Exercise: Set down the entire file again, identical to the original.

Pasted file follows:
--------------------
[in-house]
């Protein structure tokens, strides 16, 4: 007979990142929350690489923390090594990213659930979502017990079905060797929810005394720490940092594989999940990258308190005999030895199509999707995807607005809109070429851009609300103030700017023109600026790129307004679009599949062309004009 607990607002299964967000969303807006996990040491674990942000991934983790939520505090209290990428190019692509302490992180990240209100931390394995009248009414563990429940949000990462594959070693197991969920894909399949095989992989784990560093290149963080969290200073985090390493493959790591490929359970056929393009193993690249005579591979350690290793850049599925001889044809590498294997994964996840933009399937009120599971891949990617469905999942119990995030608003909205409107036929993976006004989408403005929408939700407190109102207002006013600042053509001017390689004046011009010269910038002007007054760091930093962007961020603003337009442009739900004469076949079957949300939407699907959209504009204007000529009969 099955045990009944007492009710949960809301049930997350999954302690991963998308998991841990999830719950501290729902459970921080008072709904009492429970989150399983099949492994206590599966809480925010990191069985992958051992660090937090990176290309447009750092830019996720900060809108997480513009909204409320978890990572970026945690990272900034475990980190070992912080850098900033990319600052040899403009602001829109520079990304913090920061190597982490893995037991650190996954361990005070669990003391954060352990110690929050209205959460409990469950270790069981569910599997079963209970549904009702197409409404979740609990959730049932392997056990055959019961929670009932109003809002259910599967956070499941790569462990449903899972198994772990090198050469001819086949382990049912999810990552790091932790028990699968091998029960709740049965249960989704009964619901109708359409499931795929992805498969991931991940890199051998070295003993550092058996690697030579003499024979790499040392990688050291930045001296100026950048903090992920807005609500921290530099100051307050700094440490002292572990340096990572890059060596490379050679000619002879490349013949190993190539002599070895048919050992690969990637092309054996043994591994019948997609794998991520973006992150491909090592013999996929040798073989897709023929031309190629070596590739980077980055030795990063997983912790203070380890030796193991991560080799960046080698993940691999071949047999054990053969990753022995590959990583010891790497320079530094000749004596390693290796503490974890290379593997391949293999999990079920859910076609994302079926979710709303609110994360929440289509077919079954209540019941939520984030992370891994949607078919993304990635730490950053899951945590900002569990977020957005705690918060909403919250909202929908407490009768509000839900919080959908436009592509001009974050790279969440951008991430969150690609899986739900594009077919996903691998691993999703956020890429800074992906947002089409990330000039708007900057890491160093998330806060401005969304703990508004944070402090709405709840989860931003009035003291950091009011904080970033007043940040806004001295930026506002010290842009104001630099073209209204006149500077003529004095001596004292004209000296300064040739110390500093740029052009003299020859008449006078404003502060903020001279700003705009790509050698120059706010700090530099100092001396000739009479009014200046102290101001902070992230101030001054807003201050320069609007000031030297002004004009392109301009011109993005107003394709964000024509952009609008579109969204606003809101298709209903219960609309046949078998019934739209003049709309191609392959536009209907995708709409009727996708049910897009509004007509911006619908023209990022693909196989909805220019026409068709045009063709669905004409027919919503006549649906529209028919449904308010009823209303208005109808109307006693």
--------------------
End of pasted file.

[in-house]
């Protein structure tokens, strides 16, 4: 007979990142929350690489923390090594990213659930979502017990079905060797929810005394720490940092594989999940990258308190005999030895199509999707995807607005809109070429851009609300103030700017023109600026790129307004679009599949062309004009 607990607002299964967000969303807006996990040491674990942000991934983790939520505090209290990428190019692509302490992180990240209100931390394995009248009414563990429940949000990462594959070693197991969920894909399949095989992989784990560093290149963080969290200073985090390493493959790591490929359970056929393009193993690249005579591979350690290793850049599925001889044809590498294997994964996840933009399937009120599971891949990617469905999942119990995030608003909205409107036929993976006004989408403005929408939700407190109102207002006013600042053509001017390689004046011009010269910038002007007054760091930093962007961020603003337009442009739900004469076949079957949300939407699907959209504009204007000529009969 099955045990009944007492009710949960809301049930997350999954302690991963998308998991841990999830719950501290729902459970921080008072709904009492429970989150399983099949492994206590599966809480925010990191069985992958051992660090937090990176290309447009750092830019996720900060809108997480513009909204409320978890990572970026945690990272900034475990980190070992912080850098900033990319600052040899403009602001829109520079990304913090920061190597982490893995037991650190996954361990005070669990003391954060352990110690929050209205959460409990469950270790069981569910599997079963209970549904009702197409409404979740609990959730049932392997056990055959019961929670009932109003809002259910599967956070499941790569462990449903899972198994772990090198050469001819086949382990049912999810990552790091932790028990699968091998029960709740049965249960989704009964619901109708359409499931795929992805498969991931991940890199051998070295003993550092058996690697030579003499024979790499040392990688050291930045001296100026950048903090992920807005609500921290530099100051307050700094440490002292572990340096990572890059060596490379050679000619002879490349013949190993190539002599070895048919050992690969990637092309054996043994591994019948997609794998991520973006992150491909090592013999996929040798073989897709023929031309190629070596590739980077980055030795990063997983912790203070380890030796193991991560080799960046080698993940691999071949047999054990053969990753022995590959990583010891790497320079530094000749004596390693290796503490974890290379593997391949293999999990079920859910076609994302079926979710709303609110994360929440289509077919079954209540019941939520984030992370891994949607078919993304990635730490950053899951945590900002569990977020957005705690918060909403919250909202929908407490009768509000839900919080959908436009592509001009974050790279969440951008991430969150690609899986739900594009077919996903691998691993999703956020890429800074992906947002089409990330000039708007900057890491160093998330806060401005969304703990508004944070402090709405709840989860931003009035003291950091009011904080970033007043940040806004001295930026506002010290842009104001630099073209209204006149500077003529004095001596004292004209000296300064040739110390500093740029052009003299020859008449006078404003502060903020001279700003705009790509050698120059706010700090530099100092001396000739009479009014200046102290101001902070992230101030001054807003201050320069609007000031030297002004004009392109301009011109993005107003394709964000024509952009609008579109969204606003809101298709209903219960609309046949078998019934739209003049709309191609392959536009209907995708709409009727996708049910897009509004007509911006619908023209990022693909196989909805220019026409068709045009063709669905004409027919919503006549649906529209028919449904308010009823209303208005109808109307006693």